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Comparison of histopathology, acid fast bacillus smear and real-time polymerase chain reaction for detection of Mycobacterium tuberculosis in anal fistula in 161 patients: A prospective controlled trial

By Pankaj Garg, Mohinder K Garg and Narinder Agarwal

Abstract

Objective/background: Mycobacterium tuberculosis (MTB) is a known cause of refractory and recurrent fistula-in-ano. Histopathology of fistula tract and acid fast bacillus (AFB) smear of the pus are the standard procedures employed to diagnose MTB. However, they have some drawbacks. Nontubercular mycobacteria (NTM) has also been detected to cause fistula-in-ano and these methods cannot differentiate between MTB and NTM. Secondly, as these methods have low sensitivity, they could possibly be missing out MTB patients. Real-time polymerase chain reaction (RT-PCR) has high sensitivity in detecting mycobacteria. The aim of the study was to compare the sensitivity of RT-PCR, histopathology, and AFB smear in detecting MTB in fistula-in-ano. Methods: The histopathology and RT-PCR of tissue (fistula tract) was done along with AFB smear and RT-PCR of the pus was done in all the cases as per the availability of the specimen. The histopathology, AFB smear and RT-PCR was done by same pathologists in all the cases and all the patients were operated by a single surgeon. Results: A total of 286 samples were tested in 161 patients of fistula-in-ano who were operated over a period of 1year. The mean age was 38.6 ± 10.5 and male/female ratio was 153/8. Histopathology and RT-PCR of tissue (fistula tract) was done in 131 patients and 141 patients respectively. AFB smear and RT-PCR of pus (fistula) was done in 14 patients. Overall, MTB was detected in total of 17/161 (10.63%) patients. Out of these, MTB was detected in tissue (fistula tract) in 1/131 (0.76%) by histopathology and 14/141 (10%) by RT-PCR tissue. In pus samples, AFB smear was negative in all cases (0/14), whereas RT-PCR detected MTB in four of 14 (28.6%) patients. In 17 patients detected to have MTB, four-drug antitubercular therapy (ATT) was recommended. ATT was started in 15 patients. Nine of 17 patients completed 6 months ATT and were cured. Six of 17 patients are currently taking ATT. Two patients did not take ATT; both of these have persistent symptoms of pus formation. Out of nine cured patients, two patients did not start ATT for 2 months after detection. Only after the symptoms (persistent pus discharge) continued, did they start ATT and were subsequently cured. Conclusion: RT-PCR is significantly more sensitive than histopathology and AFB smear in detecting MTB in fistula-in-ano. The routine practice of doing only histopathology and AFB smear in fistula patients might be missing a significant number of MTB cases and could be responsible for many recurrences in fistula patients. RT-PCR should preferably be done in all fistula cases and at least in refractory and recurrent fistulas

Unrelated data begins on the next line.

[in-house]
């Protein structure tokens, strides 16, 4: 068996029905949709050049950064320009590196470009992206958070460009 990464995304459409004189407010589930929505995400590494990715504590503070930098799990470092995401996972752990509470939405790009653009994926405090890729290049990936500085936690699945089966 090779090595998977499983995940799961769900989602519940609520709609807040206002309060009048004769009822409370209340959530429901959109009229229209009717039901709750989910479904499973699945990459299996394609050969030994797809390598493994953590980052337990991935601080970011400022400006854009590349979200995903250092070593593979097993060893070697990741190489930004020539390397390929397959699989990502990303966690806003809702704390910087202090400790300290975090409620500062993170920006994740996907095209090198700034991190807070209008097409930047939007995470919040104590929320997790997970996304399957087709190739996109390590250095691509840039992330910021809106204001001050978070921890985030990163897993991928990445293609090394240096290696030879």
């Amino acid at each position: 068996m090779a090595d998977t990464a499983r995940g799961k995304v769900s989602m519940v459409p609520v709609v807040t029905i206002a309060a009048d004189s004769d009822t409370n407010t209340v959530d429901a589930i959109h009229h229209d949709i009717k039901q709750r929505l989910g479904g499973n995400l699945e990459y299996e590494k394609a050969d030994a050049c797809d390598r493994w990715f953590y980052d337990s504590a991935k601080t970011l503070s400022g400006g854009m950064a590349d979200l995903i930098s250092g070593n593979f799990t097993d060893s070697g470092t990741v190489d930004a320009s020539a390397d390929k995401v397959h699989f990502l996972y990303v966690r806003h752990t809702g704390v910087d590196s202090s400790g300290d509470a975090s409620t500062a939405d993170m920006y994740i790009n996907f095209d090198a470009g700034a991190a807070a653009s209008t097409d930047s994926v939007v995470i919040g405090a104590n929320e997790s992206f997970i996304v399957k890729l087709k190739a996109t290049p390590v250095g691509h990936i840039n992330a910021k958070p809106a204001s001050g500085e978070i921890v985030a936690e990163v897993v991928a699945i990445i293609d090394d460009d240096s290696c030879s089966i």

Topics: Anal fistula, Histopathology, Mycobacterium, Real time, Tuberculosis, Microbiology, QR1-502
Publisher: Wolters Kluwer Medknow Publications
Year: 2016
DOI identifier: 10.1016/j.ijmyco.2016.09.055
OAI identifier: oai:doaj.org/article:b7e20e0024444876948084fbc5259d97
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